Region: 2 - UK
Length: 107 minutes
English 5.1 Surround
Japanese 5.1 Surround
After defeating multiple hostile aliens known as Angels, Shinji Ikari, the young pilot of the Evangelion series of giant humanoid robots has finally begun to settle into his new life living with his commanding officer Misato Katsuragi in the fortress city of Toyko-3. However the threat from the Angels has yet to cease and new pilots arrive to damage the status quo and Shinji’s unstable psyche. Will the unstable alliance between child pilots and their adult comrades be enough to fend of the attackers, or will the fragile alliances forged between the different human factions crumble under the pressure of their individual agendas?
As many of you may already know, the Rebuild of Evangelion series of films were designed to encompass four films. The first three films are essentially a re-telling of the original 26 episode series with the fourth film being a new ending to the story. While this is essentially true, whereas the first film followed the series faithfully, the second film differs wildly from the norm to include a new character and several scenes that have been added to allow for greater examination of the interactions between the main protagonists.
The characters flow naturally from the first film and in fact develop a lot more in two films than they did in the whole of the original series, the children gel more as friends and colleagues which in a way makes it more disturbing on a personal level when the inevitable tragedies occur. Notably there is the introduction of a new character, the pilot of unit 05, Mari Illustrious Makinami. A slightly jaded character with a propensity for violence and a rather unusual fondness for the LCL fluid that fills the Eva's entry plug control system, Mari's entry into the series was covert and her motives are largely unknown, although she clearly knows more about the Evas than most of the others, even able to engage a back-door into the Eva control system.
Fortunately as with the first film, most of the major players from the series have returned once again not only including the director Hideaki Anno, but the mecha designer Ikuto Yamashita, character designer Yoshiyuki Sadamoto, and of course Shirō Sagisu returns to supply the music in a polished and updated way, although the inclusion of a child singing in the most disturbing scenes provides an unusual counterpoint to the harsh reality of the scenes presented.
Again the use of CGI has been used to stunning effect, mostly in the action sequences and the angels and is as fluid and well integrated into the 2D animation as could ever be hoped for, especially as even with new releases today frame rates can be so low as to produce a jerky inconsistent effect that can ruin a well planned out film or series. The sound presented in Dolby 5.1 in both English and Japanese produces not only an enchanting ambiance with the score in the slower paced character interaction sequences but also generates a teeth-rattling roar in the louder action scenes.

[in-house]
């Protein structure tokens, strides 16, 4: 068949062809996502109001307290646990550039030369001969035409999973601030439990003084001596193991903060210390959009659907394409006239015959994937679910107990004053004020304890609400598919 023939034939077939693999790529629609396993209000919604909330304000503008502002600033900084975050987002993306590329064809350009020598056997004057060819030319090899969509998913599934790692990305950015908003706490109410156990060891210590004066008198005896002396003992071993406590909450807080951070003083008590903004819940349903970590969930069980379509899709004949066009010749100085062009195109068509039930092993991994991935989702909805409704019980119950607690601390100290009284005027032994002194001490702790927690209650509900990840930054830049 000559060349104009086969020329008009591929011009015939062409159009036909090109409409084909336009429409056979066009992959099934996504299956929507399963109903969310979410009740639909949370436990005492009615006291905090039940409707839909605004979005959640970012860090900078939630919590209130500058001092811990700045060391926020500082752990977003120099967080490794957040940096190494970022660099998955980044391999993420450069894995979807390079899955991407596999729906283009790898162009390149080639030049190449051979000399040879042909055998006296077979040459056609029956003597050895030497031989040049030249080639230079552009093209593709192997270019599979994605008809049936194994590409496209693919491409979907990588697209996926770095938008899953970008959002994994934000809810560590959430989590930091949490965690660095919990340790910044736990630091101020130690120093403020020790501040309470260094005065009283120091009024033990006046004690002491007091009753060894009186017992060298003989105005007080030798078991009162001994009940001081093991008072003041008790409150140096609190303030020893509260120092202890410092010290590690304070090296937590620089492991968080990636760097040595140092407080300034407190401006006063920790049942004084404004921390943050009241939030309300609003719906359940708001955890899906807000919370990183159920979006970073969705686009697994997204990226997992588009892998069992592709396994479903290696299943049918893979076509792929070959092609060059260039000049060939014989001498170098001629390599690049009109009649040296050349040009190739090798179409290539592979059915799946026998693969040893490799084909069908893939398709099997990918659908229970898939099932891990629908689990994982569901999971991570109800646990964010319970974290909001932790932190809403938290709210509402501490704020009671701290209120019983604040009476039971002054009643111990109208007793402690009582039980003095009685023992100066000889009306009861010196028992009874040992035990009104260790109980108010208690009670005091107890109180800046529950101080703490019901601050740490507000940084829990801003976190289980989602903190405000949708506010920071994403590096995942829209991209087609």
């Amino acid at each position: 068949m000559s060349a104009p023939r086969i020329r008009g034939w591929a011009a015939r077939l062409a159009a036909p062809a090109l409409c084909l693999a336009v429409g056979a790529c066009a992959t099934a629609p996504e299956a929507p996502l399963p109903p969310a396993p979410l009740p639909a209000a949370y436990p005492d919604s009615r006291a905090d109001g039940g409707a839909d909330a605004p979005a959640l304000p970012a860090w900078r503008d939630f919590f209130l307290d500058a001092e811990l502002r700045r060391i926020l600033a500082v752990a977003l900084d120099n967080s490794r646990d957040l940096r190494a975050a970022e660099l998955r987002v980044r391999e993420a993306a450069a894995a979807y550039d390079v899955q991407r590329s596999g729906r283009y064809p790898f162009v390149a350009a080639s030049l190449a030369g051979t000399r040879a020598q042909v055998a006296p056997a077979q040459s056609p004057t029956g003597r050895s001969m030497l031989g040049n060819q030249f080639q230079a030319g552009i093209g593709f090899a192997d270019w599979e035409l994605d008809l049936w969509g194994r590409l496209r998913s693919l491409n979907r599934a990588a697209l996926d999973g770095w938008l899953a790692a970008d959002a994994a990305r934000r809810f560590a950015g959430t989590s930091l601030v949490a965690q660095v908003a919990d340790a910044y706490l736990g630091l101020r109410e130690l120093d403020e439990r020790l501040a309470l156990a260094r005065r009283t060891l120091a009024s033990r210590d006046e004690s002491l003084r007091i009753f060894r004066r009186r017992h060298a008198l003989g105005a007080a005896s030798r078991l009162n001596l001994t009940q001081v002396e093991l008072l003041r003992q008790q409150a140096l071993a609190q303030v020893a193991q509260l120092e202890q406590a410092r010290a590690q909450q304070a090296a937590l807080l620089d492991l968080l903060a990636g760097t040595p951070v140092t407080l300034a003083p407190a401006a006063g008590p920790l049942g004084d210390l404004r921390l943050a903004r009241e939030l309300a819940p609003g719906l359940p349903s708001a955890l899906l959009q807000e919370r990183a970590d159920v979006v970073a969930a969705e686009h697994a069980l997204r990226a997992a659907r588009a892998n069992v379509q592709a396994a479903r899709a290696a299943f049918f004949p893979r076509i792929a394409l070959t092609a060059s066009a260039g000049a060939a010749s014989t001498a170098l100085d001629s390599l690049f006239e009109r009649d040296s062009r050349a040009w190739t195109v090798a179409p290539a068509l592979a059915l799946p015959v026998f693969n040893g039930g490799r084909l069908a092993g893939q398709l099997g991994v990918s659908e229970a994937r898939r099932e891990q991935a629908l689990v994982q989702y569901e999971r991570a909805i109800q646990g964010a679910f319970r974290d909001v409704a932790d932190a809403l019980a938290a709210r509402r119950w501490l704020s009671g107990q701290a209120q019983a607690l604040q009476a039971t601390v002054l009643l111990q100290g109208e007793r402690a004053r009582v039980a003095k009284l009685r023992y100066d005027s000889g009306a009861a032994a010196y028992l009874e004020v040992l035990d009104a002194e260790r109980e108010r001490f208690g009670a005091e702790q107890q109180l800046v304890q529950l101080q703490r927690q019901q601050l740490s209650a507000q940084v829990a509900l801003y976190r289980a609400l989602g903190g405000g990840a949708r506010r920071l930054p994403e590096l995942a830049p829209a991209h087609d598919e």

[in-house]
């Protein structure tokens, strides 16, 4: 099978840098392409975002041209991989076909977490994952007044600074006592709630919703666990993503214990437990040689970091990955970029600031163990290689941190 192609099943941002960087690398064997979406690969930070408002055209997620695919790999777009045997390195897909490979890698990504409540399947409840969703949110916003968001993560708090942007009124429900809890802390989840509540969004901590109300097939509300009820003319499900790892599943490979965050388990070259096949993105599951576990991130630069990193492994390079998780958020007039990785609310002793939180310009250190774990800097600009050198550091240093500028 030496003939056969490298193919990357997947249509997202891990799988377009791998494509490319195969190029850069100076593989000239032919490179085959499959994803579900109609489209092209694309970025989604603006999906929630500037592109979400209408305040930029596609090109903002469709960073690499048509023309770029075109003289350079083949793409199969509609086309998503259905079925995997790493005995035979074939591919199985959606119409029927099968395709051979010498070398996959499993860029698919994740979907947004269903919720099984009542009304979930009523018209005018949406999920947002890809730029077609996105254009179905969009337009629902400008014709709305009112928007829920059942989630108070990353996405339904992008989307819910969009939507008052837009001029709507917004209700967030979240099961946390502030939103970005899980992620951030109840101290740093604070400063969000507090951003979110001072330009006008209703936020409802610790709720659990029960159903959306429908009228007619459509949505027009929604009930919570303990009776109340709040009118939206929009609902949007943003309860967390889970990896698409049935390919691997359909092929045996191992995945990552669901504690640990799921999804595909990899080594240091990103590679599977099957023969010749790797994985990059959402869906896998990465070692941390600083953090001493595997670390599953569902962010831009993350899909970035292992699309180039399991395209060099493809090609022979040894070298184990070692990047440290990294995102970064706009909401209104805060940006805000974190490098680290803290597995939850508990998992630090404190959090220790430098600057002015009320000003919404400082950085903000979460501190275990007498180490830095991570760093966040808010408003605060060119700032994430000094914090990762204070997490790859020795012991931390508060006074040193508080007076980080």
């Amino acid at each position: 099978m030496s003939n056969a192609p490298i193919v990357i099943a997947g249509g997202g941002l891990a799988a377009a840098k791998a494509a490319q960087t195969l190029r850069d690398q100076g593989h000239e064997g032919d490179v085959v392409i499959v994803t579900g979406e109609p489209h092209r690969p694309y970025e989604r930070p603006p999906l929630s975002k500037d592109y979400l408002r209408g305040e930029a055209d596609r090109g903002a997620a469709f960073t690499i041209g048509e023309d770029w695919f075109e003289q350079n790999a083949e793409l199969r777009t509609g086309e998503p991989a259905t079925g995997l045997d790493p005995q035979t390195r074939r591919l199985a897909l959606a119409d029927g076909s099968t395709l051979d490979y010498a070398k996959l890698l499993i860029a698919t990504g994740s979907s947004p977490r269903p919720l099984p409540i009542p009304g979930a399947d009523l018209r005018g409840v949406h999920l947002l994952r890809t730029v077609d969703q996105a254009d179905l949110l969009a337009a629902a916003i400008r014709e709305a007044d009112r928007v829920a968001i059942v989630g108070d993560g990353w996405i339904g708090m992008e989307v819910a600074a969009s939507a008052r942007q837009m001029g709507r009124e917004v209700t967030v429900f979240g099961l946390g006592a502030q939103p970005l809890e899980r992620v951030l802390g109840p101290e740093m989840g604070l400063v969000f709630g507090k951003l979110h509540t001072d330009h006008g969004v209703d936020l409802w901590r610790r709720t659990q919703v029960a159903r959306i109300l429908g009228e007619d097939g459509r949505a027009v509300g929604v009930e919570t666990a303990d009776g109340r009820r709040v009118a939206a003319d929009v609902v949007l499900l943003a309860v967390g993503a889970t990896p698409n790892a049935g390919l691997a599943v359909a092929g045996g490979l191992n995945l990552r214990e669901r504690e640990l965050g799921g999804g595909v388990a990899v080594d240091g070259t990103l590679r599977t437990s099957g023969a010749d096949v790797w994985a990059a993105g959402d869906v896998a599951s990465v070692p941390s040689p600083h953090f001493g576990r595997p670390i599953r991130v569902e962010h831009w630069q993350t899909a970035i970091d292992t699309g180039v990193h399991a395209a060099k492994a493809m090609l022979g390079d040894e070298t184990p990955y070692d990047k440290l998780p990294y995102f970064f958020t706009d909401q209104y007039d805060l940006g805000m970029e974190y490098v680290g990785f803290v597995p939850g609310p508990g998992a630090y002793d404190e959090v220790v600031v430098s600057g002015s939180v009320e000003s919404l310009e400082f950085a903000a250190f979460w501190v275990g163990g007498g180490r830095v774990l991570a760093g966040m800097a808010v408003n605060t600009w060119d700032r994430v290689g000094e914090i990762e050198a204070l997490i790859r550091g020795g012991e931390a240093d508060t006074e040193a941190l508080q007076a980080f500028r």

The extras on the DVD include an enlightening commentary from the cast and a raft of omitted scenes as well as the usual trailers and TV spots. While the commentary by the English cast is unusual and interesting as the ADR director has had many of the cast come in and talk for a short while about the film instead of the usual running commentary. The deleted scenes may disappoint fans as they have not been through post production and look a little rough although it does provide a useful insight onto the production process itself.
I don't bandy around the word masterpiece very often, but in this case I think I will. The first film added style and class to the original series and this new installation to the franchise has added not only a greater sense of grandeur to the proceedings, but has also explored the depth of the characters personalities to a much greater degree. If you've seen the first film and loved it, then there's nothing I can say to stop you buying this film. Hideaki Anno has taken the Mona Lisa of anime, painted over it thoroughly with an oil brush, and somehow made it better. We have a rule here that nothing ever gets a 10 rating, and this will only get a 9. However, if Studio Khara can keep up the quality of not only animation, but of storyline and character development, then the final film may be the first, and possibly the last to get a 10. There you go Anno-sama, consider the gauntlet thrown down.
This review is of the DVD edition Edition of Evangelion 2.22
You can also get this title on Blu-ray in the US and UK.